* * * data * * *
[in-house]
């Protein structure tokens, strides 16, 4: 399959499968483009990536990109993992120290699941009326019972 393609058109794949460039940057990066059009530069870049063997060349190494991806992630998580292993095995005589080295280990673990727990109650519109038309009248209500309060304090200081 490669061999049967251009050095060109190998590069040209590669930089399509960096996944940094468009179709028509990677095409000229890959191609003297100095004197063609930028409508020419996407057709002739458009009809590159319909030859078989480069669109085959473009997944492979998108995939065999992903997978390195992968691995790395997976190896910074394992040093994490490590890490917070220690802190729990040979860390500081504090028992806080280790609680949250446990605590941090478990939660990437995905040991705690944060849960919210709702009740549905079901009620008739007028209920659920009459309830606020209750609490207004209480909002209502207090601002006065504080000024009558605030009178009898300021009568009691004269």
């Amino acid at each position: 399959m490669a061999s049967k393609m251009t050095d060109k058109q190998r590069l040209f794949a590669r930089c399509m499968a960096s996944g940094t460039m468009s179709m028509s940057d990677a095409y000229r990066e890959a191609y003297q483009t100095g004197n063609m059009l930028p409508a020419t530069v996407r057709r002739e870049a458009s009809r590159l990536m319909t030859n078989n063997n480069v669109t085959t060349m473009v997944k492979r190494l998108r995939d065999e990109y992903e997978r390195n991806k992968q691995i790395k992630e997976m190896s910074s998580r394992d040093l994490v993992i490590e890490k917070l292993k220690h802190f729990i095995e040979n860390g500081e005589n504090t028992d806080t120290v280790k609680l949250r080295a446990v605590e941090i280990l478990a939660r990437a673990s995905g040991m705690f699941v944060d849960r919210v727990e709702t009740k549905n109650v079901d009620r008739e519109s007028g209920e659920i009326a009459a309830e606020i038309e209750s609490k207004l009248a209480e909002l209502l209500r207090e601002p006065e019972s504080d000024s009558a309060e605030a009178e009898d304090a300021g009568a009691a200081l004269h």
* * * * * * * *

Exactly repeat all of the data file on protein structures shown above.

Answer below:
[in-house]
């Protein structure tokens, strides 16, 4: 399959499968483009990536990109993992120290699941009326019972 393609058109794949460039940057990066059009530069870049063997060349190494991806992630998580292993095995005589080295280990673990727990109650519109038309009248209500309060304090200081 490669061999049967251009050095060109190998590069040209590669930089399509960096996944940094468009179709028509990677095409000229890959191609003297100095004197063609930028409508020419996407057709002739458009009809590159319909030859078989480069669109085959473009997944492979998108995939065999992903997978390195992968691995790395997976190896910074394992040093994490490590890490917070220690802190729990040979860390500081504090028992806080280790609680949250446990605590941090478990939660990437995905040991705690944060849960919210709702009740549905079901009620008739007028209920659920009459309830606020209750609490207004209480909002209502207090601002006065504080000024009558605030009178009898300021009568009691004269």
């Amino acid at each position: 399959m490669a061999s049967k393609m251009t050095d060109k058109q190998r590069l040209f794949a590669r930089c399509m499968a960096s996944g940094t460039m468009s179709m028509s940057d990677a095409y000229r990066e890959a191609y003297q483009t100095g004197n063609m059009l930028p409508a020419t530069v996407r057709r002739e870049a458009s009809r590159l990536m319909t030859n078989n063997n480069v669109t085959t060349m473009v997944k492979r190494l998108r995939d065999e990109y992903e997978r390195n991806k992968q691995i790395k992630e997976m190896s910074s998580r394992d040093l994490v993992i490590e890490k917070l292993k220690h802190f729990i095995e040979n860390g500081e005589n504090t028992d806080t120290v280790k609680l949250r080295a446990v605590e941090i280990l478990a939660r990437a673990s995905g040991m705690f699941v944060d849960r919210v727990e709702t009740k549905n109650v079901d009620r008739e519109s007028g209920e659920i009326a009459a309830e606020i038309e209750s609490k207004l009248a209480e909002l209502l209500r207090e601002p006065e019972s504080d000024s009558a309060e605030a009178e009898d304090a300021g009568a009691a200081l004269h």